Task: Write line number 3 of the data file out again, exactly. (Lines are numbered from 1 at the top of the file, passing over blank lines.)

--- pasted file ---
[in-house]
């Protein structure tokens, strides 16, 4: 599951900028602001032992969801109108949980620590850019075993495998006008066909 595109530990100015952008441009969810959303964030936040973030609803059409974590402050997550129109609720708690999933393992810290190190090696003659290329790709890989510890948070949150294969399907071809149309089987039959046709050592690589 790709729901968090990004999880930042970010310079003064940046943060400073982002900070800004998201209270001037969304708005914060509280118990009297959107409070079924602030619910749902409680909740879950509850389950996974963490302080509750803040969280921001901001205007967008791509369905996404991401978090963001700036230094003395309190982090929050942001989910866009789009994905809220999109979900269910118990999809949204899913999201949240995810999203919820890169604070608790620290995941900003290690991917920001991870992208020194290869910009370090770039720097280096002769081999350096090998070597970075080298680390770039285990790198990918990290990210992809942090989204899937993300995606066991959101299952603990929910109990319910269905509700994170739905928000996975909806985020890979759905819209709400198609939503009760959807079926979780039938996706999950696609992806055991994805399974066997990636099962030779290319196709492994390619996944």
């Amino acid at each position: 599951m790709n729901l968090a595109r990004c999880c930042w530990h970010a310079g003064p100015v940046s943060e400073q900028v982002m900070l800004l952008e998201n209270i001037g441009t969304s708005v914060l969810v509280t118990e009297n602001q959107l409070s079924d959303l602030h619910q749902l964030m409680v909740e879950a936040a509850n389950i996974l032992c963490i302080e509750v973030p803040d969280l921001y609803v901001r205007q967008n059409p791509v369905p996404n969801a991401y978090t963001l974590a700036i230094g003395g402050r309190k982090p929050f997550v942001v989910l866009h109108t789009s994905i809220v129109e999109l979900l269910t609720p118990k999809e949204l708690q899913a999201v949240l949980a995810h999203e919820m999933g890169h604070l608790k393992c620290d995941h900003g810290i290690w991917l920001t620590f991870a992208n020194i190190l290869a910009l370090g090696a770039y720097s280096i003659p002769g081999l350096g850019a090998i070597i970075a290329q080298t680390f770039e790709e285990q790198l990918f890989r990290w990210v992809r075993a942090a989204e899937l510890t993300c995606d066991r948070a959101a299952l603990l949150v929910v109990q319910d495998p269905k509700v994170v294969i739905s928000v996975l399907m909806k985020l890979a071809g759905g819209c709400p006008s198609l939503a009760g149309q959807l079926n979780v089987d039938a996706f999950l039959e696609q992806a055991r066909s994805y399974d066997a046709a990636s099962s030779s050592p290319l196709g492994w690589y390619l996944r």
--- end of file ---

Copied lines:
């Amino acid at each position: 599951m790709n729901l968090a595109r990004c999880c930042w530990h970010a310079g003064p100015v940046s943060e400073q900028v982002m900070l800004l952008e998201n209270i001037g441009t969304s708005v914060l969810v509280t118990e009297n602001q959107l409070s079924d959303l602030h619910q749902l964030m409680v909740e879950a936040a509850n389950i996974l032992c963490i302080e509750v973030p803040d969280l921001y609803v901001r205007q967008n059409p791509v369905p996404n969801a991401y978090t963001l974590a700036i230094g003395g402050r309190k982090p929050f997550v942001v989910l866009h109108t789009s994905i809220v129109e999109l979900l269910t609720p118990k999809e949204l708690q899913a999201v949240l949980a995810h999203e919820m999933g890169h604070l608790k393992c620290d995941h900003g810290i290690w991917l920001t620590f991870a992208n020194i190190l290869a910009l370090g090696a770039y720097s280096i003659p002769g081999l350096g850019a090998i070597i970075a290329q080298t680390f770039e790709e285990q790198l990918f890989r990290w990210v992809r075993a942090a989204e899937l510890t993300c995606d066991r948070a959101a299952l603990l949150v929910v109990q319910d495998p269905k509700v994170v294969i739905s928000v996975l399907m909806k985020l890979a071809g759905g819209c709400p006008s198609l939503a009760g149309q959807l079926n979780v089987d039938a996706f999950l039959e696609q992806a055991r066909s994805y399974d066997a046709a990636s099962s030779s050592p290319l196709g492994w690589y390619l996944r």